LOUISBOURG, N.S. — Nova Scotia Power is conducting $900,000 worth of forestry work along highways in the Cape Breton Regional Municipality over the next number of weeks.
The work is part of the utility’s $25-million provincewide forestry project that sees contractors working year-round to cut back trees from power lines.
While this is part of pre-planned work and not related to hurricane Dorian that arrived in Nova Scotia has a post-tropical storm in September brought damaging winds to the province, a NSP spokesperson told the Cape Breton Post that contractors are encountering trees that were knocked down or damaged in the storm.
“Trees are the number one cause of outages, particularly during storms with high winds (like Dorian) or heavy snow or ice,” David Rodenhiser, spokesperson for Nova Scotia Power told the Cape Breton Post.
“We trim trees on land we own or through right-of-way access agreements, but most of our lines cross heavily treed private and government-owned lands. Together with our customers, we work to identify and trim trees at risk of impacting the electrical system, improving service reliability and reducing the number of tree and weather-related outages for customers.”
By the numbers
Nova Scotia Power Forestry Program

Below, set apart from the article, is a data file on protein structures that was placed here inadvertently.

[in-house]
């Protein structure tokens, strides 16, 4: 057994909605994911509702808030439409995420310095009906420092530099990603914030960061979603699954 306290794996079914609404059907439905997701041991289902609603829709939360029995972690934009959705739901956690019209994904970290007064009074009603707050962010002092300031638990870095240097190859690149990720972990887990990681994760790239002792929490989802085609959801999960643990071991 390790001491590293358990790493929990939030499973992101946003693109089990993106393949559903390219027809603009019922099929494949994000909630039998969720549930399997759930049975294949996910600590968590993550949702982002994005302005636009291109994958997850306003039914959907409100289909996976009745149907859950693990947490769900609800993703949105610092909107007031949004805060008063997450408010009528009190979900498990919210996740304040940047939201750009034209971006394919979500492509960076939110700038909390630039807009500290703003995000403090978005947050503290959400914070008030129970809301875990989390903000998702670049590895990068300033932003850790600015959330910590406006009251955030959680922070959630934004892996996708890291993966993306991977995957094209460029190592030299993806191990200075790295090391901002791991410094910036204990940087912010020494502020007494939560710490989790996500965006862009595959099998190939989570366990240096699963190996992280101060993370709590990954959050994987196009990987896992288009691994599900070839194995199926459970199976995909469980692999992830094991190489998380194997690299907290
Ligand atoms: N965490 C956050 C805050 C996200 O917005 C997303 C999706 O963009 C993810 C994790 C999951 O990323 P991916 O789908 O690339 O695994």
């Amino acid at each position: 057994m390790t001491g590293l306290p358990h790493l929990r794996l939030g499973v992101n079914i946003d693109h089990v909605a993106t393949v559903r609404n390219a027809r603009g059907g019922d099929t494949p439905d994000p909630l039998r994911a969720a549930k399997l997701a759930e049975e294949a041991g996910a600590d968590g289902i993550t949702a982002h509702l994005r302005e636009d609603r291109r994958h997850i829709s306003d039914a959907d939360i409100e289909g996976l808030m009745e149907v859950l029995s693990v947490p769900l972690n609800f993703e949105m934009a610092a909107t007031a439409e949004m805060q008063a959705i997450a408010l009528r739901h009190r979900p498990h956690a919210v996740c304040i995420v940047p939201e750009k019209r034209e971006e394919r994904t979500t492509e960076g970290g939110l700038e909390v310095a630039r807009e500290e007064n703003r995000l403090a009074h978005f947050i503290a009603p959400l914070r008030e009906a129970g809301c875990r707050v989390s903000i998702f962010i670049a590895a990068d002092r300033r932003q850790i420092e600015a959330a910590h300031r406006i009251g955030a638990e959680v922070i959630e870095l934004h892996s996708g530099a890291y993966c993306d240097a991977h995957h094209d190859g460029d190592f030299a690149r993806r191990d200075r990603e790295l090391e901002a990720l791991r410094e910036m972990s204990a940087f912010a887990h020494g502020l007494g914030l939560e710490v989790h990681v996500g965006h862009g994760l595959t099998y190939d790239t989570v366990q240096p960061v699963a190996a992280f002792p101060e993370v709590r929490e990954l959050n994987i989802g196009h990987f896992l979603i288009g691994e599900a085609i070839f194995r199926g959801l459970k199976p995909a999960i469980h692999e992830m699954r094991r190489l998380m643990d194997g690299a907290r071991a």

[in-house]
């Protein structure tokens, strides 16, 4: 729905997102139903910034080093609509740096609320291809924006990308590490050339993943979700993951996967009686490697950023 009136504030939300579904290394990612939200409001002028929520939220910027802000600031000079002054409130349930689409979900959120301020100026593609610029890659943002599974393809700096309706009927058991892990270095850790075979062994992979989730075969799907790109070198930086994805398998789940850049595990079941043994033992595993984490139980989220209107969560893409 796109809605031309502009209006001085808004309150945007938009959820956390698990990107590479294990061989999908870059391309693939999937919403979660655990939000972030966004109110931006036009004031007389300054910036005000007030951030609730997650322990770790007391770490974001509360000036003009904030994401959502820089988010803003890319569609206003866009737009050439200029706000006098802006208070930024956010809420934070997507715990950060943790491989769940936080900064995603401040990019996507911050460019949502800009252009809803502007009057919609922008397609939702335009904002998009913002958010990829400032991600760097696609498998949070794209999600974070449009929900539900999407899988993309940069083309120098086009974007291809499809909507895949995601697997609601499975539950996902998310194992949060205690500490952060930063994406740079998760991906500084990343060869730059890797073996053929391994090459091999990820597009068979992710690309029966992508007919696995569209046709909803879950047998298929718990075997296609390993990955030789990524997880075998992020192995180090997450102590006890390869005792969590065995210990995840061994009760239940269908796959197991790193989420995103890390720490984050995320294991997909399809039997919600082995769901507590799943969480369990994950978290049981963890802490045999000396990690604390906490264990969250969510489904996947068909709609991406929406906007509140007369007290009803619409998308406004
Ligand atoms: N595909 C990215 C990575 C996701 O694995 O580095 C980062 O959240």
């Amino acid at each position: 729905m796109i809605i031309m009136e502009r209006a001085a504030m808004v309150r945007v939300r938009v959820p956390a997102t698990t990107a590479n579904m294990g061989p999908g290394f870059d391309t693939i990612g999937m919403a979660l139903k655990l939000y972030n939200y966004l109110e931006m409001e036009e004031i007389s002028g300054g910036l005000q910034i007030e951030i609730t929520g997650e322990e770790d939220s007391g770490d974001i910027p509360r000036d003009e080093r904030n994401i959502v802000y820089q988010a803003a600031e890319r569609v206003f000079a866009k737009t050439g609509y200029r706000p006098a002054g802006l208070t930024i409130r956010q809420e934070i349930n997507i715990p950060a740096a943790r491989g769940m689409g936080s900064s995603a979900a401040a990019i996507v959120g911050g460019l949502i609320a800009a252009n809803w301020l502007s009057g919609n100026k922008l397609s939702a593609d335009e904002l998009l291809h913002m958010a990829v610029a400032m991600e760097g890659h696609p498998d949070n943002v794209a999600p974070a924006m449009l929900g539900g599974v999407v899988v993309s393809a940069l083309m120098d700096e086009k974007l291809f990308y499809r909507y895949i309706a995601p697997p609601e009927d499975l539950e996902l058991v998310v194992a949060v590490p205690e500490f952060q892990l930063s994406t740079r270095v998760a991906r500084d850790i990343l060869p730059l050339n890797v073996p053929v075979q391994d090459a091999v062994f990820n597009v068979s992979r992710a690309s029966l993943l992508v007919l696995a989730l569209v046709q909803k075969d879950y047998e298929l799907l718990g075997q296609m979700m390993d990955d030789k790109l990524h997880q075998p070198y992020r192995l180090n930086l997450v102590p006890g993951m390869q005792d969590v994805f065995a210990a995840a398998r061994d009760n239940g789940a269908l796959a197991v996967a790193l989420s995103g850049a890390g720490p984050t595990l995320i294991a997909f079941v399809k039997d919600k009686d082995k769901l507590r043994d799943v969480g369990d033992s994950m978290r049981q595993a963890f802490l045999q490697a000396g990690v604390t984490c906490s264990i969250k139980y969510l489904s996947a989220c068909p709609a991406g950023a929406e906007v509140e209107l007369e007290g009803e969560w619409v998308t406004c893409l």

- $900,000 work in Cape Breton
- $25 million province wide
- $160,000 budget for current work near Louisbourg
- $80 million NSP annual investment in system maintenance and upgrades
- 32,000 kilometres of lines
Current efforts in the CBRM are underway near Louisbourg as part of the NSP forestry program where contractors are clearing trees back from the right-of-way on Highway 22 between Morrison Road and Hornes Road.
That stretch of work is six kilometres in length with a budget of about $160,000. Work started on Oct. 9 and is expected to conclude by the end of November.
Other aspects of NSP forestry work in the CBRM is being conducting in and around Albert Bridge, Mira Gut and Birch Grove.
Crews started near Mira Gut in early June and worked through the summer, completing that section in late August. Work along Highway 255 will begin in the middle of this month and take about a month to finish.
“This is on top of the $80 million we invest annually in system maintenance and upgrades to our transmission and distribution systems to minimize the risk of unplanned power outages and to improve service reliability for our customers,” according to Rodenhiser.
“We have 32,000 kilometres of lines, so it’s an ongoing process but we have made significant progress in recent years.”